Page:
The last thing you want to deal with while you're on vacation is a lost or stolen credit card, drivers license, or smart phone. Luckily there are precautions you can take to minimize your risk of theft, or, if it does happen, that it will lead to identity theft.
We’ve never been a fan of identity protection services such as Lifelock, Credit Sesame, or Experian's ProtectMyId, because you can more effectively protect yourself for little or no cost.
Eighty-five percent of cases termed "identity theft" involve the fraudulent use of an existing account, such as a credit card or bank account, according to the U.S. Bureau of Justice Statistics. But consumer-protection laws and zero-liability policies limit the actual cost of that crime for most consumers to zero. A much smaller but more serious threat involves a thief assuming your identity and opening new accounts in your name.
A new survey conducted by Edelman Berland for Experian’s ProtectMyID, an identity protection service, found that 18 percent of the survey's 1,000 respondents said they had "sensitive information" lost or stolen while traveling (credit or debit cards, smart phones, drivers licenses, or passports), and 9 percent said they were the victims of identity theft.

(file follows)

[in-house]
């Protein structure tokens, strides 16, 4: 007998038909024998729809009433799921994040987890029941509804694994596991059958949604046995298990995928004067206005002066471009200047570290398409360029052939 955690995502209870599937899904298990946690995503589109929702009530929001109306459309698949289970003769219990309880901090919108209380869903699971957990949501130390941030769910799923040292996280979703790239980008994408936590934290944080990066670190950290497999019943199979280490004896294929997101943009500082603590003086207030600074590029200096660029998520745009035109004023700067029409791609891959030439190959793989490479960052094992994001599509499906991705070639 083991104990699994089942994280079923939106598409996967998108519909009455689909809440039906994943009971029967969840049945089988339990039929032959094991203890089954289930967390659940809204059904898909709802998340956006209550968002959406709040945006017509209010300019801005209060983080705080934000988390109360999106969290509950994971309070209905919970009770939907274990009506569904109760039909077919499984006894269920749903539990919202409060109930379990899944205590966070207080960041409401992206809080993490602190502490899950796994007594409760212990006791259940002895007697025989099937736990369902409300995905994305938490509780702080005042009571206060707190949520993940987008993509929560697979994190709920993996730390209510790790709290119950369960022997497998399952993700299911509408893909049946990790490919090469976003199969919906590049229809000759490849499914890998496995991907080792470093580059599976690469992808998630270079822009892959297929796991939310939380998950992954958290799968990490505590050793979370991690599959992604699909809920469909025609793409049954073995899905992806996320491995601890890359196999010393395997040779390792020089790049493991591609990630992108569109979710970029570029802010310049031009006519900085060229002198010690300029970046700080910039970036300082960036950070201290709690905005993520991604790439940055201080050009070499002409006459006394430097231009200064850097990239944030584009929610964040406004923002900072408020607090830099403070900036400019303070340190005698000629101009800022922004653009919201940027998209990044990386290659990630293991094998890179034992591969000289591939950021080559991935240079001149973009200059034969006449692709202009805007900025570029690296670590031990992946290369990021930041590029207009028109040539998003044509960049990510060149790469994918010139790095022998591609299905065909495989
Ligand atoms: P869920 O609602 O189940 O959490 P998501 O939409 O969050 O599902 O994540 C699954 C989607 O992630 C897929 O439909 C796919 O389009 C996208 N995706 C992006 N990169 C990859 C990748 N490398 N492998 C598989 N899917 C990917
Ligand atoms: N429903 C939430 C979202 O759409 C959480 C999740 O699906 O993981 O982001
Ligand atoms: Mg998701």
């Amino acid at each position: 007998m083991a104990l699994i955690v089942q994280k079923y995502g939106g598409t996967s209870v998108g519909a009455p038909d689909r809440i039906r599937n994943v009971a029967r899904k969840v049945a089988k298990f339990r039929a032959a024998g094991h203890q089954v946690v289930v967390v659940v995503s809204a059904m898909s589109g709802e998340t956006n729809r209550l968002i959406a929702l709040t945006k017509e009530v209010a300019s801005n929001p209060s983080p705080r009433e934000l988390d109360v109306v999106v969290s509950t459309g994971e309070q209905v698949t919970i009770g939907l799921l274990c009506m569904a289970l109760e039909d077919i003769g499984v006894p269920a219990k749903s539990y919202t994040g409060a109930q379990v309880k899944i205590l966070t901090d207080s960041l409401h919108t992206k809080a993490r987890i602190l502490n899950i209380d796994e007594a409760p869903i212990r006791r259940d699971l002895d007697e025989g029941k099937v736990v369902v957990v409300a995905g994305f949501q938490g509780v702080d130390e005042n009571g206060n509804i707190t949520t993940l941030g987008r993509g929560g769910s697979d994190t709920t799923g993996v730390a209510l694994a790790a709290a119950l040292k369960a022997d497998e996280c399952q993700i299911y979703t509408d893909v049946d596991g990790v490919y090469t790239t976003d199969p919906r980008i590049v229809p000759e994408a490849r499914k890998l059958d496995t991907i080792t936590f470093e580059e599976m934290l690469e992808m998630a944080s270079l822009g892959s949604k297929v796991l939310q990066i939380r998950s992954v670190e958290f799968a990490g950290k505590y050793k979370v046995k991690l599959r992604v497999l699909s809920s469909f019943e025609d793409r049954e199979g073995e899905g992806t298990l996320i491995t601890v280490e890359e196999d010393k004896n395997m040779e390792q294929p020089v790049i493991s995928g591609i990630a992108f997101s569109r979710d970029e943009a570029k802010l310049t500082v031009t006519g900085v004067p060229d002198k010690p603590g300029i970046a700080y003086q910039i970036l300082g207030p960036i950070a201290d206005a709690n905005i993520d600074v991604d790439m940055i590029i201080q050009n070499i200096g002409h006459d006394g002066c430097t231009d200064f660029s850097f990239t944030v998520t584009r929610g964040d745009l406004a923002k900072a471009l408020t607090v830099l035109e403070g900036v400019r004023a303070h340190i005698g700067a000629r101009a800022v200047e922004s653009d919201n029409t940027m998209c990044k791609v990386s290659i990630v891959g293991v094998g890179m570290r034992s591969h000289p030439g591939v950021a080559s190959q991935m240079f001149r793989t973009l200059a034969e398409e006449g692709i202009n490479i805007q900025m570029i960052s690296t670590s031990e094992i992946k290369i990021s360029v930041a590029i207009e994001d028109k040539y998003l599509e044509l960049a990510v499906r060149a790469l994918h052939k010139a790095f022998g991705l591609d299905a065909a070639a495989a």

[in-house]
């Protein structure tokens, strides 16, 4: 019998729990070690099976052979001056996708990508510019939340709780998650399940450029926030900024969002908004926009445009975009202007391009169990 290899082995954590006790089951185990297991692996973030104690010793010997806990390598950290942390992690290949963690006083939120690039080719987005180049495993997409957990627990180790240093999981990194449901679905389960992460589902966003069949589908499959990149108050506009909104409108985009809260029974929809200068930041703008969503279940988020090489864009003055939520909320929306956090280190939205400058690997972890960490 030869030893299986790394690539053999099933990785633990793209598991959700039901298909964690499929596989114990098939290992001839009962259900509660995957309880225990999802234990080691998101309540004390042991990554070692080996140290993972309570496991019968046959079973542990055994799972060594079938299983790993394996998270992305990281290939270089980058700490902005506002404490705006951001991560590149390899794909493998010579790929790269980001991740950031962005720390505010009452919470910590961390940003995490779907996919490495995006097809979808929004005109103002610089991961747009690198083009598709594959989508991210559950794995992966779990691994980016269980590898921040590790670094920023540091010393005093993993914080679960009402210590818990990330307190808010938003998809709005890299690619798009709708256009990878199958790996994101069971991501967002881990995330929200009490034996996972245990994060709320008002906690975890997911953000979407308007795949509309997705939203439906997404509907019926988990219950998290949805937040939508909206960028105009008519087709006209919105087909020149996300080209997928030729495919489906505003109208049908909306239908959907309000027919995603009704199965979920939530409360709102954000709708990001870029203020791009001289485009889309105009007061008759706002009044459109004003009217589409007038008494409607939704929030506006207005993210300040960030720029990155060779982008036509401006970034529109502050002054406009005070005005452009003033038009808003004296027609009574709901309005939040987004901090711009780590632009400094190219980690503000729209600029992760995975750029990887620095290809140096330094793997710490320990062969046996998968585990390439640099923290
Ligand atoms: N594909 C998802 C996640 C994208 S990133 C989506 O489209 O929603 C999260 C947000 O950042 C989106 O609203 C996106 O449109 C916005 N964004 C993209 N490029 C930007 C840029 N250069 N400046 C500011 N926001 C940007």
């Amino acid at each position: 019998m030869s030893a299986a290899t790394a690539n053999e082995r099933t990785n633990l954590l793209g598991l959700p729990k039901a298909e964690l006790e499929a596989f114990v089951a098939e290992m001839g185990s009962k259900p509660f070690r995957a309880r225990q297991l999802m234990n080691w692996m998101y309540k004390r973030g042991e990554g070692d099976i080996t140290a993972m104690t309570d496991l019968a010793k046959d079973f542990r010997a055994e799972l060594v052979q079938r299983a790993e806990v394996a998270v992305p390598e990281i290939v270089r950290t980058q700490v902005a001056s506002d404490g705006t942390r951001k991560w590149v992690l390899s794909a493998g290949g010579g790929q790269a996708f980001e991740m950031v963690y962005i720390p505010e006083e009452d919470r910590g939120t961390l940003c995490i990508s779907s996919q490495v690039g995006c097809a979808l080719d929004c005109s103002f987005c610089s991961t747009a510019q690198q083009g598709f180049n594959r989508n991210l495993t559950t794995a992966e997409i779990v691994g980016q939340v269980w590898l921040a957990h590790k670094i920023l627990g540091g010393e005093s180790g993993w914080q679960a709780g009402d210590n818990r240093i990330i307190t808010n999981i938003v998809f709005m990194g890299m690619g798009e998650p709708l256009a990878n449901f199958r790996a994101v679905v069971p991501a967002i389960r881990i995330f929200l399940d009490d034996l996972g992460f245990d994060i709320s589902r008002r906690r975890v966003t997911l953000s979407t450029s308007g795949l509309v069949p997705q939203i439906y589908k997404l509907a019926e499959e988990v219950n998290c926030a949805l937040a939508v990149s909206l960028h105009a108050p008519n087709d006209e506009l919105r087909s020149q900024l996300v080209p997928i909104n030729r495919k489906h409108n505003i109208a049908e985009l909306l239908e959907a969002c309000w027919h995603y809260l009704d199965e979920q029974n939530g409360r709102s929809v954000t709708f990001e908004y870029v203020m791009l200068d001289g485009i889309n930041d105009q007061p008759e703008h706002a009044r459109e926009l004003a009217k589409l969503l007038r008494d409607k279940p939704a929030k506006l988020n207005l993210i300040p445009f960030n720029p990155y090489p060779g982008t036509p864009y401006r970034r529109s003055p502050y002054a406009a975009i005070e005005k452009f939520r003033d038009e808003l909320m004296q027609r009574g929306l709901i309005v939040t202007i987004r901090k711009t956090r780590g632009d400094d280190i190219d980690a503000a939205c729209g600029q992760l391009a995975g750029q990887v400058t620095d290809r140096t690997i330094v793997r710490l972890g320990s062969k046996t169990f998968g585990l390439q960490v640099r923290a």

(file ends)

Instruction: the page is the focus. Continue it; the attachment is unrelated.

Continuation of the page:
But the study did not define "identity theft", so there is no way of knowing if respondents meant their personal information was just lost or stolen, if they experienced credit card fraud as a result, or if new accounts were opened in their name. Becky Frost, senior education manager for Experian's ProtectMyID, said they might add language that addresses that issue in next year's survey.
The results did show that many travelers failed to take some simple precautions to protect themselves before and during their trips. For example, less than half alerted their debit or credit card providers or bank before departing. Just one in three used smart phone password protection or hotel safes to protect their valuables. And more than a quarter (27 percent) brought their Social Security cards on their trip.
The study also found that consumers feel most vulnerable to identity fraud in Internet cafes and restaurants rather than hotels, where 24 percent of victims reported having their "identity stolen."